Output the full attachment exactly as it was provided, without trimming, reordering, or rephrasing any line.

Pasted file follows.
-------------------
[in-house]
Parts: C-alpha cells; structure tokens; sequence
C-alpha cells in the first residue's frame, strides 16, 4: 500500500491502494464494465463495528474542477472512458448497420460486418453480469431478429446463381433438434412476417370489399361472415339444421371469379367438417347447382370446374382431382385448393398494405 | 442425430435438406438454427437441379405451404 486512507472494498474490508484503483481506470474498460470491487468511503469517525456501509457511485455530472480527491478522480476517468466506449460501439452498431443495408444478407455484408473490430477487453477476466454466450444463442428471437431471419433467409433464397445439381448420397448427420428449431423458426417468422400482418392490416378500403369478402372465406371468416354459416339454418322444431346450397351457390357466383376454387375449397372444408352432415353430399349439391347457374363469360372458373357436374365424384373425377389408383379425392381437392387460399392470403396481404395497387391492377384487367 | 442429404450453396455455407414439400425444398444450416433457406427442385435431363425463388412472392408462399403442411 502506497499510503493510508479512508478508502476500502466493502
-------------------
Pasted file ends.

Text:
[in-house]
Parts: C-alpha cells; structure tokens; sequence
C-alpha cells in the first residue's frame, strides 16, 4: 500500500491502494464494465463495528474542477472512458448497420460486418453480469431478429446463381433438434412476417370489399361472415339444421371469379367438417347447382370446374382431382385448393398494405 | 442425430435438406438454427437441379405451404 486512507472494498474490508484503483481506470474498460470491487468511503469517525456501509457511485455530472480527491478522480476517468466506449460501439452498431443495408444478407455484408473490430477487453477476466454466450444463442428471437431471419433467409433464397445439381448420397448427420428449431423458426417468422400482418392490416378500403369478402372465406371468416354459416339454418322444431346450397351457390357466383376454387375449397372444408352432415353430399349439391347457374363469360372458373357436374365424384373425377389408383379425392381437392387460399392470403396481404395497387391492377384487367 | 442429404450453396455455407414439400425444398444450416433457406427442385435431363425463388412472392408462399403442411 502506497499510503493510508479512508478508502476500502466493502